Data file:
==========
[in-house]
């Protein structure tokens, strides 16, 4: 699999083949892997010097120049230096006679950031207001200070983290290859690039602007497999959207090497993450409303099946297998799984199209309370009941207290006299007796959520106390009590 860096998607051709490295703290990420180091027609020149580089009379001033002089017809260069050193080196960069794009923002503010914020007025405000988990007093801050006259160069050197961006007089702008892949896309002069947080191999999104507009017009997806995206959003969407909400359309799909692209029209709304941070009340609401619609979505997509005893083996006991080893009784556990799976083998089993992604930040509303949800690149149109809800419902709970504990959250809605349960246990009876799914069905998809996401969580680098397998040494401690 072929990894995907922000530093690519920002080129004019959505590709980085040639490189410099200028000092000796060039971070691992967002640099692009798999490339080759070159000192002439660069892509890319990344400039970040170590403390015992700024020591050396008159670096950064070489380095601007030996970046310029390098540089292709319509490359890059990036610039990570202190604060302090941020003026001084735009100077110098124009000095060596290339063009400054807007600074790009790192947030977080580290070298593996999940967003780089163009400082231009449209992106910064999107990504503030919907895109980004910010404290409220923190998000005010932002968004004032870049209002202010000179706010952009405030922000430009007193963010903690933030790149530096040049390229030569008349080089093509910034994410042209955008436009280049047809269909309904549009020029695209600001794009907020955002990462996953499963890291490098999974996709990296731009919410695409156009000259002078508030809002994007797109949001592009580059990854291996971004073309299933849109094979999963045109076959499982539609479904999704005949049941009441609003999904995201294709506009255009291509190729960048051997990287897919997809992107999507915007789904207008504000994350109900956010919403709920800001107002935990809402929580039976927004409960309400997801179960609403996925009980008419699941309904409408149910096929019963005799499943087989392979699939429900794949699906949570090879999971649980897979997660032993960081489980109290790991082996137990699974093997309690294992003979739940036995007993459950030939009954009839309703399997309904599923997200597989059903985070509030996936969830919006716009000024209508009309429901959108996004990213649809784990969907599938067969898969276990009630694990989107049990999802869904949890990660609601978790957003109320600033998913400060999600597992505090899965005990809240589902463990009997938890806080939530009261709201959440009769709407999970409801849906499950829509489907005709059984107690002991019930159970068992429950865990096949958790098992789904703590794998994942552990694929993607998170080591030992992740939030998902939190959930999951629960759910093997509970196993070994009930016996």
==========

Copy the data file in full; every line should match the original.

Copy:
[in-house]
């Protein structure tokens, strides 16, 4: 699999083949892997010097120049230096006679950031207001200070983290290859690039602007497999959207090497993450409303099946297998799984199209309370009941207290006299007796959520106390009590 860096998607051709490295703290990420180091027609020149580089009379001033002089017809260069050193080196960069794009923002503010914020007025405000988990007093801050006259160069050197961006007089702008892949896309002069947080191999999104507009017009997806995206959003969407909400359309799909692209029209709304941070009340609401619609979505997509005893083996006991080893009784556990799976083998089993992604930040509303949800690149149109809800419902709970504990959250809605349960246990009876799914069905998809996401969580680098397998040494401690 072929990894995907922000530093690519920002080129004019959505590709980085040639490189410099200028000092000796060039971070691992967002640099692009798999490339080759070159000192002439660069892509890319990344400039970040170590403390015992700024020591050396008159670096950064070489380095601007030996970046310029390098540089292709319509490359890059990036610039990570202190604060302090941020003026001084735009100077110098124009000095060596290339063009400054807007600074790009790192947030977080580290070298593996999940967003780089163009400082231009449209992106910064999107990504503030919907895109980004910010404290409220923190998000005010932002968004004032870049209002202010000179706010952009405030922000430009007193963010903690933030790149530096040049390229030569008349080089093509910034994410042209955008436009280049047809269909309904549009020029695209600001794009907020955002990462996953499963890291490098999974996709990296731009919410695409156009000259002078508030809002994007797109949001592009580059990854291996971004073309299933849109094979999963045109076959499982539609479904999704005949049941009441609003999904995201294709506009255009291509190729960048051997990287897919997809992107999507915007789904207008504000994350109900956010919403709920800001107002935990809402929580039976927004409960309400997801179960609403996925009980008419699941309904409408149910096929019963005799499943087989392979699939429900794949699906949570090879999971649980897979997660032993960081489980109290790991082996137990699974093997309690294992003979739940036995007993459950030939009954009839309703399997309904599923997200597989059903985070509030996936969830919006716009000024209508009309429901959108996004990213649809784990969907599938067969898969276990009630694990989107049990999802869904949890990660609601978790957003109320600033998913400060999600597992505090899965005990809240589902463990009997938890806080939530009261709201959440009769709407999970409801849906499950829509489907005709059984107690002991019930159970068992429950865990096949958790098992789904703590794998994942552990694929993607998170080591030992992740939030998902939190959930999951629960759910093997509970196993070994009930016996």